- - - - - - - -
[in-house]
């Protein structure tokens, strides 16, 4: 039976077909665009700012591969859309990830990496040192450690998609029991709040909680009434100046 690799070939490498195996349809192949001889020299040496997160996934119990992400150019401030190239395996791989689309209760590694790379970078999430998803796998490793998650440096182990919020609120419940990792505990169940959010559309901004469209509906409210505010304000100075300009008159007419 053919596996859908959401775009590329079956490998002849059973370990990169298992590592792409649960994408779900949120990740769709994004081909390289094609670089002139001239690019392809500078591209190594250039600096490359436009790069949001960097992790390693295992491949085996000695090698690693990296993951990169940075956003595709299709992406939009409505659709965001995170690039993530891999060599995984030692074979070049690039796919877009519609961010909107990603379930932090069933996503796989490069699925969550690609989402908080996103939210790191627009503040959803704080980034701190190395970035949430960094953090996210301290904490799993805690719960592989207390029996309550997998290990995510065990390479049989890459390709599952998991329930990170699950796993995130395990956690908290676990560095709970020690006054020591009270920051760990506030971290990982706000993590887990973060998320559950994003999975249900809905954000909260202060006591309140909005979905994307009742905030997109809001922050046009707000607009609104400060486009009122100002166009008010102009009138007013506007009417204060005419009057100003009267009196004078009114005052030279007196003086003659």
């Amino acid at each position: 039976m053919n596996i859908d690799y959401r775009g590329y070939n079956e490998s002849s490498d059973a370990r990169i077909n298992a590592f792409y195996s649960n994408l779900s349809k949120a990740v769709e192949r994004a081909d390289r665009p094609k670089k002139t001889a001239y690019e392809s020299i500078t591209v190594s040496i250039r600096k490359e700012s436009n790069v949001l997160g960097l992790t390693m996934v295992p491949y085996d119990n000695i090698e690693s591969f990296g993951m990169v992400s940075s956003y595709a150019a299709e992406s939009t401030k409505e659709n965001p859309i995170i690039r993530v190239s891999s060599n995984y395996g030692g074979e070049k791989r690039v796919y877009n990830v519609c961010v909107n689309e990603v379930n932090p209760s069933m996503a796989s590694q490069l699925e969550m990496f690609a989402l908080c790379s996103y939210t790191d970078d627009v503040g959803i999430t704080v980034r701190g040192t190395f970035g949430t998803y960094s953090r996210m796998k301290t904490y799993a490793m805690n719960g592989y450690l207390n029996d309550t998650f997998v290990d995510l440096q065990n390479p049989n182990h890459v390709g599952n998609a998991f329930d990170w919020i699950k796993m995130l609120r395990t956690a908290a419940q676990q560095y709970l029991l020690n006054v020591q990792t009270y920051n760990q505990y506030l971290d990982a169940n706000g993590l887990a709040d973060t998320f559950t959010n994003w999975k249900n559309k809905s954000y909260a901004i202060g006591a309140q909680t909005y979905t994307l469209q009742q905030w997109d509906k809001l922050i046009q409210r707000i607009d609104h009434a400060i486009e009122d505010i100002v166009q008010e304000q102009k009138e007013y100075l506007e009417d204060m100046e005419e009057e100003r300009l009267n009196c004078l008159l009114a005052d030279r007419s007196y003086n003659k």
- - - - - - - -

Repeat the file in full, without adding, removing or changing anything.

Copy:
[in-house]
């Protein structure tokens, strides 16, 4: 039976077909665009700012591969859309990830990496040192450690998609029991709040909680009434100046 690799070939490498195996349809192949001889020299040496997160996934119990992400150019401030190239395996791989689309209760590694790379970078999430998803796998490793998650440096182990919020609120419940990792505990169940959010559309901004469209509906409210505010304000100075300009008159007419 053919596996859908959401775009590329079956490998002849059973370990990169298992590592792409649960994408779900949120990740769709994004081909390289094609670089002139001239690019392809500078591209190594250039600096490359436009790069949001960097992790390693295992491949085996000695090698690693990296993951990169940075956003595709299709992406939009409505659709965001995170690039993530891999060599995984030692074979070049690039796919877009519609961010909107990603379930932090069933996503796989490069699925969550690609989402908080996103939210790191627009503040959803704080980034701190190395970035949430960094953090996210301290904490799993805690719960592989207390029996309550997998290990995510065990390479049989890459390709599952998991329930990170699950796993995130395990956690908290676990560095709970020690006054020591009270920051760990506030971290990982706000993590887990973060998320559950994003999975249900809905954000909260202060006591309140909005979905994307009742905030997109809001922050046009707000607009609104400060486009009122100002166009008010102009009138007013506007009417204060005419009057100003009267009196004078009114005052030279007196003086003659």
């Amino acid at each position: 039976m053919n596996i859908d690799y959401r775009g590329y070939n079956e490998s002849s490498d059973a370990r990169i077909n298992a590592f792409y195996s649960n994408l779900s349809k949120a990740v769709e192949r994004a081909d390289r665009p094609k670089k002139t001889a001239y690019e392809s020299i500078t591209v190594s040496i250039r600096k490359e700012s436009n790069v949001l997160g960097l992790t390693m996934v295992p491949y085996d119990n000695i090698e690693s591969f990296g993951m990169v992400s940075s956003y595709a150019a299709e992406s939009t401030k409505e659709n965001p859309i995170i690039r993530v190239s891999s060599n995984y395996g030692g074979e070049k791989r690039v796919y877009n990830v519609c961010v909107n689309e990603v379930n932090p209760s069933m996503a796989s590694q490069l699925e969550m990496f690609a989402l908080c790379s996103y939210t790191d970078d627009v503040g959803i999430t704080v980034r701190g040192t190395f970035g949430t998803y960094s953090r996210m796998k301290t904490y799993a490793m805690n719960g592989y450690l207390n029996d309550t998650f997998v290990d995510l440096q065990n390479p049989n182990h890459v390709g599952n998609a998991f329930d990170w919020i699950k796993m995130l609120r395990t956690a908290a419940q676990q560095y709970l029991l020690n006054v020591q990792t009270y920051n760990q505990y506030l971290d990982a169940n706000g993590l887990a709040d973060t998320f559950t959010n994003w999975k249900n559309k809905s954000y909260a901004i202060g006591a309140q909680t909005y979905t994307l469209q009742q905030w997109d509906k809001l922050i046009q409210r707000i607009d609104h009434a400060i486009e009122d505010i100002v166009q008010e304000q102009k009138e007013y100075l506007e009417d204060m100046e005419e009057e100003r300009l009267n009196c004078l008159l009114a005052d030279r007419s007196y003086n003659k």